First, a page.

JOHN H. KENNAWAY.

PREFATORY NOTE

THE

to

writer of the following pages makes no pretensions

literary ability, and he intends this work merely

to be a plain, unvarnished

story, simply told, of life lived

under many conditions in Africa. He hopes no apology

will be deemed necessary for the imperfections which

may appear in the telling of his narrative.

The writing

of such a book was far enough from his thoughts when he went off upon his mission to that benighted continent,

and nothing would now induce him to do so but the con-

viction that the knowledge he has gained of unknown

countries and unknown tribes should not be kept to him-

self.

As one who has laboured, and still hopes to labour,

among the helpless and friendless millions of the Dark

Continent, his natural desire, if writing a book at all,

would be to treat with missionary enterprise exclusively,

and to establish and enforce the claims of the perishing

heathen.

But this is not what he has set himself to do

in producing this volume. The other side of missionary

life must sometimes be told, and to this task he has put

his hand.

It has been a difficult one, but however imper-

fectly it has been accomplished the writer simply asks

that the reader will bear in mind that the intentions of

the author are to introduce facts in such a wav as to

10

IN DWARF LAND

interest the most casual reader; and he is not without

hope that it will in some measure procure for the dark,

perishing milHons of

Central

Africa

an increase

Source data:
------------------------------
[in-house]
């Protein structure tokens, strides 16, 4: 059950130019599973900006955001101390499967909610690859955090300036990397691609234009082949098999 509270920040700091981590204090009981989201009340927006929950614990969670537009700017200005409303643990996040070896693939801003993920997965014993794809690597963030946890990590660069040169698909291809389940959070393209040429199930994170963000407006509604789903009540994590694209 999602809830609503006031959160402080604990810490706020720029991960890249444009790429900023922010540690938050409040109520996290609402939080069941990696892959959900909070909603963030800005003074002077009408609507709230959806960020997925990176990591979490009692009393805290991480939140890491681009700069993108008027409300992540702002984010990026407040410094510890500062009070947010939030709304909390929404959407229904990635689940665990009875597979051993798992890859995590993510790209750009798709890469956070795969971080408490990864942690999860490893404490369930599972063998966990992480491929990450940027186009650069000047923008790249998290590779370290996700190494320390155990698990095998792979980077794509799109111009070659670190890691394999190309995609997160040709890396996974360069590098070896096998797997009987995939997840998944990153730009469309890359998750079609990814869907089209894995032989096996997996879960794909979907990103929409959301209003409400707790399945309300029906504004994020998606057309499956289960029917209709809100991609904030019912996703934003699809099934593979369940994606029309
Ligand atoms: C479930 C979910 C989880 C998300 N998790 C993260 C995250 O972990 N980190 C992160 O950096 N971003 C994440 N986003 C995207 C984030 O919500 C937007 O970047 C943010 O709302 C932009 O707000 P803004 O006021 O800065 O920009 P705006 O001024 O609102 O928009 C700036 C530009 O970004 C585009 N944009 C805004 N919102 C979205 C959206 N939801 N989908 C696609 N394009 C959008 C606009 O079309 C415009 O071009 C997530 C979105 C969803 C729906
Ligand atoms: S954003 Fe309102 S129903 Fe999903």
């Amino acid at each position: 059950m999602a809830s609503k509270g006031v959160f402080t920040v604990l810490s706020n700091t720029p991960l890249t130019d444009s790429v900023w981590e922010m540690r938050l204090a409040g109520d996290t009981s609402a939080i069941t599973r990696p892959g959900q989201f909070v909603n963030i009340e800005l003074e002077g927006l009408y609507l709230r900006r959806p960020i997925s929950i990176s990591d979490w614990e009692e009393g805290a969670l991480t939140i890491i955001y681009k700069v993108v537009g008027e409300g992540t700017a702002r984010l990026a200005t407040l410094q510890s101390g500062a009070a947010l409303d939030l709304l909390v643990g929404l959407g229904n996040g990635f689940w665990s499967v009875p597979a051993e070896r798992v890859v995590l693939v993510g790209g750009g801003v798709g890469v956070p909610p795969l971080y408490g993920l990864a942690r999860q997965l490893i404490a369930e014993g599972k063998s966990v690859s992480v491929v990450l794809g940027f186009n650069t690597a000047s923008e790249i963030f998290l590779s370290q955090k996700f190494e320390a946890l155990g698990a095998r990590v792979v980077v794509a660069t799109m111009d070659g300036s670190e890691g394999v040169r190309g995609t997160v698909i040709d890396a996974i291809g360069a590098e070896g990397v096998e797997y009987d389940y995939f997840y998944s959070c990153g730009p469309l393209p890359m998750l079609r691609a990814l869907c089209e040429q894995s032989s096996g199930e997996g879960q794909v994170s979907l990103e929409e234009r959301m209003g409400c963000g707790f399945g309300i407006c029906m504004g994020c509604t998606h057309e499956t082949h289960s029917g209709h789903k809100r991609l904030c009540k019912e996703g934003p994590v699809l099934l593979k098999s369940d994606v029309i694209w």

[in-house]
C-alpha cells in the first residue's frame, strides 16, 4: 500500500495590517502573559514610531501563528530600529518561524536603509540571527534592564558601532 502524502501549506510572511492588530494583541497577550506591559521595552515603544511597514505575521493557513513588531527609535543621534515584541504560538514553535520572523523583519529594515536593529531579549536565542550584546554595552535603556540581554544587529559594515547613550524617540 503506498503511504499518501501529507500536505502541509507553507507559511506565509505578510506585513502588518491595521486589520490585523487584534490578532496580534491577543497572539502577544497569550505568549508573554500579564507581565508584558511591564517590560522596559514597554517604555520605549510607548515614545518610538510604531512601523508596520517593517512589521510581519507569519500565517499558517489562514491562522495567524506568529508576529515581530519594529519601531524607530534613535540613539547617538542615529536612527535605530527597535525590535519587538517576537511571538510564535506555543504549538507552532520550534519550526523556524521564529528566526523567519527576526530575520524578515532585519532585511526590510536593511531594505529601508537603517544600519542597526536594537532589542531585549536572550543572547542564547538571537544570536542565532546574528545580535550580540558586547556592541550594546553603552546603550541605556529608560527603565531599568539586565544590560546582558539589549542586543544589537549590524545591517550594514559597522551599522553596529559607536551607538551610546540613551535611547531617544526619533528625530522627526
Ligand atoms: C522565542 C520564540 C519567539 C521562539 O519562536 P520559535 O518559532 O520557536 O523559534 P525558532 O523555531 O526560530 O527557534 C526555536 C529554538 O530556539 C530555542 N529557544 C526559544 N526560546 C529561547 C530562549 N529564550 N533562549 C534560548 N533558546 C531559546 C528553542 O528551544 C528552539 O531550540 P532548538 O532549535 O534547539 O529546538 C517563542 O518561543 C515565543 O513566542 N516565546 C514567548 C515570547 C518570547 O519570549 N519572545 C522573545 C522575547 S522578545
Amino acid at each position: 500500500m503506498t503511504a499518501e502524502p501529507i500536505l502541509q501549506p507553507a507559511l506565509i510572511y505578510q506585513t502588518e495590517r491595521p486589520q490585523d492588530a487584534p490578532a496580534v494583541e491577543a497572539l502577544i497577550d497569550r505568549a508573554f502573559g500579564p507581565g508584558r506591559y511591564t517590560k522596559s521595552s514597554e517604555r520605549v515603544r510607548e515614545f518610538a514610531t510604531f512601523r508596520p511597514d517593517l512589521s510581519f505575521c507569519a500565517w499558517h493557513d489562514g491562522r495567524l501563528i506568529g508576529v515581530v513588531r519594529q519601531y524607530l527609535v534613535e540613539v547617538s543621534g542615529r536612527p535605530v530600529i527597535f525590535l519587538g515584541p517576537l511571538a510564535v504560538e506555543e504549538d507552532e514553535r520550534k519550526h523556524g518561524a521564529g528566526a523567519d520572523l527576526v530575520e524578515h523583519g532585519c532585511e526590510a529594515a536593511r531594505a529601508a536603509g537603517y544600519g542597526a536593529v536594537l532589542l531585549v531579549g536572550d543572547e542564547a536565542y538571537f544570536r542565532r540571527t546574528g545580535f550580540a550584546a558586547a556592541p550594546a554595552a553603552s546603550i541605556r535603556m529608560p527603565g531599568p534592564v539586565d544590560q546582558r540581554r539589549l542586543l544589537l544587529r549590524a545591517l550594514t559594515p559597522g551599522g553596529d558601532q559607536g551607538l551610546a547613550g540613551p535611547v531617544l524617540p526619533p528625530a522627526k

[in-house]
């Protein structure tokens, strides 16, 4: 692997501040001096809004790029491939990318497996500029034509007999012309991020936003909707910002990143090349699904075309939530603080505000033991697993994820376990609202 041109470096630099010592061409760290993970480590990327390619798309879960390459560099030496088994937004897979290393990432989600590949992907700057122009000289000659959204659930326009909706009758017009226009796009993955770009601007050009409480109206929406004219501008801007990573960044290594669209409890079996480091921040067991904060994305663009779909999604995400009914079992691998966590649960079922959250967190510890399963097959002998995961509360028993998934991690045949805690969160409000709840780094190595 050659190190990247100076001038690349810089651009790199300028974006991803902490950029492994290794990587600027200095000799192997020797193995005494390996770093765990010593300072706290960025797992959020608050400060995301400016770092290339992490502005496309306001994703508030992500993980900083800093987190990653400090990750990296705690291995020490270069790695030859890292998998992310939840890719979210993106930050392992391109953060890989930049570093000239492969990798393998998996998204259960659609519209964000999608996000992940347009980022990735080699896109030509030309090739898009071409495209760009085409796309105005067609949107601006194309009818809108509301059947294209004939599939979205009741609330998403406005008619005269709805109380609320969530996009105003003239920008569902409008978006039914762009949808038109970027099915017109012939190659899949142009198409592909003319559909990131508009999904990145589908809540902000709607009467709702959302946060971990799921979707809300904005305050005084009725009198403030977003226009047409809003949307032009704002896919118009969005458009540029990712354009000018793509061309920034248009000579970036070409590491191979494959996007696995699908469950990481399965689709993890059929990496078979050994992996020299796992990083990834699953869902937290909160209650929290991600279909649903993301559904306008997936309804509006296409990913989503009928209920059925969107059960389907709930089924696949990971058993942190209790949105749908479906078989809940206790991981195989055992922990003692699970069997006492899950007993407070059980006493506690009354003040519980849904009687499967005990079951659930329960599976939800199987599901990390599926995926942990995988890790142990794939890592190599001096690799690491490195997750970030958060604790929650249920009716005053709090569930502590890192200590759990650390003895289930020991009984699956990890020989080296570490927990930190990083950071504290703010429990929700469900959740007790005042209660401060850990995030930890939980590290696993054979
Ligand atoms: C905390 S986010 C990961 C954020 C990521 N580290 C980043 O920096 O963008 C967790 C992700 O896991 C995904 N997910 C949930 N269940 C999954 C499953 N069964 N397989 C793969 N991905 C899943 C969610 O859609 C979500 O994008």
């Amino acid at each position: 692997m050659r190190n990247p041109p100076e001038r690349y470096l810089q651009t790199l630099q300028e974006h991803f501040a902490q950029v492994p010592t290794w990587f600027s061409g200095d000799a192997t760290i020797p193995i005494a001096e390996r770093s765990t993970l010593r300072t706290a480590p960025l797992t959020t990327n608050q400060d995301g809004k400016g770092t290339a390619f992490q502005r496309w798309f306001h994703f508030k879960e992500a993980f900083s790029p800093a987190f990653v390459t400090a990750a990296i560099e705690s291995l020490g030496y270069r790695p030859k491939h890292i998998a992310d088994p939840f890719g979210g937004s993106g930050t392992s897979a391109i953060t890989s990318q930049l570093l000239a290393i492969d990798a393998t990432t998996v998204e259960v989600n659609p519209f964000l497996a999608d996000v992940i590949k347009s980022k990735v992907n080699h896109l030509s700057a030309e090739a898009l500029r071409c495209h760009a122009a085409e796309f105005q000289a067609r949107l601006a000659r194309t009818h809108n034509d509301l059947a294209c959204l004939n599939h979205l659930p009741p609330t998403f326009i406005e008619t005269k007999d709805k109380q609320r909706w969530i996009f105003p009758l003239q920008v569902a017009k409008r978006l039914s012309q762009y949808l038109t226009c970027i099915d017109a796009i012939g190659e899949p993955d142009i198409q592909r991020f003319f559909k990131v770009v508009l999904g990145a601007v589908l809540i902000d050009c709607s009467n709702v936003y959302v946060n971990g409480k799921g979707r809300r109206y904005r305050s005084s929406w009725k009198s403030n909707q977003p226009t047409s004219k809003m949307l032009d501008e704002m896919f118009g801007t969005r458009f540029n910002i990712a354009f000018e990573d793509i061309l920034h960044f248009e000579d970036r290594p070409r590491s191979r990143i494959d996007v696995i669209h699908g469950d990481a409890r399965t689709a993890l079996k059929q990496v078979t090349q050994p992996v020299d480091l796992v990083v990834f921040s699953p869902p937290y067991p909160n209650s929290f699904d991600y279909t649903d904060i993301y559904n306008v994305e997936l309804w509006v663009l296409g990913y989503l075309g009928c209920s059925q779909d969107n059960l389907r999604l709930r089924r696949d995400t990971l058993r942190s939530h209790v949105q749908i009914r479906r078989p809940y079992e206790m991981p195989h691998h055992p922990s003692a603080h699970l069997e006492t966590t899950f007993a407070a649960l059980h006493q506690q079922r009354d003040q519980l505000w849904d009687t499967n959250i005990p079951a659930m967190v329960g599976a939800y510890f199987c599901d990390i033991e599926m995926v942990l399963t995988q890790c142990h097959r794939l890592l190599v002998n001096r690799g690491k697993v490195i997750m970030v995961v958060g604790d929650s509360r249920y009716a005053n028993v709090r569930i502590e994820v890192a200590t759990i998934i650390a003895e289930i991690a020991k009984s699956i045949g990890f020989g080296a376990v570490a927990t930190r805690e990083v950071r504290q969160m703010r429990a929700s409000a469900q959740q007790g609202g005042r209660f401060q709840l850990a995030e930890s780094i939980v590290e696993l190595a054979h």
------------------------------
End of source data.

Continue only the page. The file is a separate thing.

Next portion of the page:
of

sympathy from the Christian public of Great Britain.

INTRODUCTION

Africa

Past and Present

the past century no country has opened up to

DUKING

the

civilised world in so marvellous a manner as

Africa.

Not many years ago the Map of Africa was

almost a blank.

The great desert and the Nile seemed

to be the only natural features known.

And yet, looking

back upon the Africa of the past, we behold her greatness

the nursery of science and literature ; the seat of an

Empire almost as great as that of Rome, and

one which

contended with Rome for the kingdoms of the world ;

and we think of

Egypt, the great stronghold of the early

Church, with its archbishop and bishops, its churches,

and its learning.

The old Egyptians of the bygone ages seemed to know

more about the centre of Africa than did our grandfathers.

There on the tombs of their kings, far back in the Sixth

Dynasty, we get a record, not only proving the know-

ledge of the Egyptians of those remote ages, of a great

lake at the sources of the Nile, but of the existence of the There is described on the tomb of Aswan how

Pygmies.

the King Mer-en-Ra sent his servant to fetch a Pygmy

from the country of Punt by the lake Punt, supposed to

be the source of the Nile, and it is recorded how that the

u

12

IN DWARF LAND

King Assa, five reigns earlier, is spoken of as having seen

a Pygmy from this land brought by his servant.

This means that

about

3,200 years B.C.

the very

centre of Africa was known to the then civilised world.

The writings of Herodotus seem but as yesterday before

such inscriptions as these ; he, however, was called the

"

dreamer," and his account of the Pygmies dwelling

near the great

Mountains

of the Moon

was scarcely

believed, and yet to-day we know the truth of what he wrote.

The Portuguese will tell us of great cities built by them

centuries ago in the very heart of Africa, and on the west

there still remain traces of what once must have been a

flourishing mission ; and these traces may yet be found in the centre.

We speak to-day of the great explorations for the

opening up of the Dark Continent ; our proposed railways,

increased trade, and our civilising agencies.

But what is

the true state of

affairs ?

alas !

it must

still be called

Darkest Africa.

Thousands of square miles still un-

explored, huge forests absolutely untouched, millions

of her dusky sons in as gross a state of darkness as they

were a thousand years ago.

And this for all that more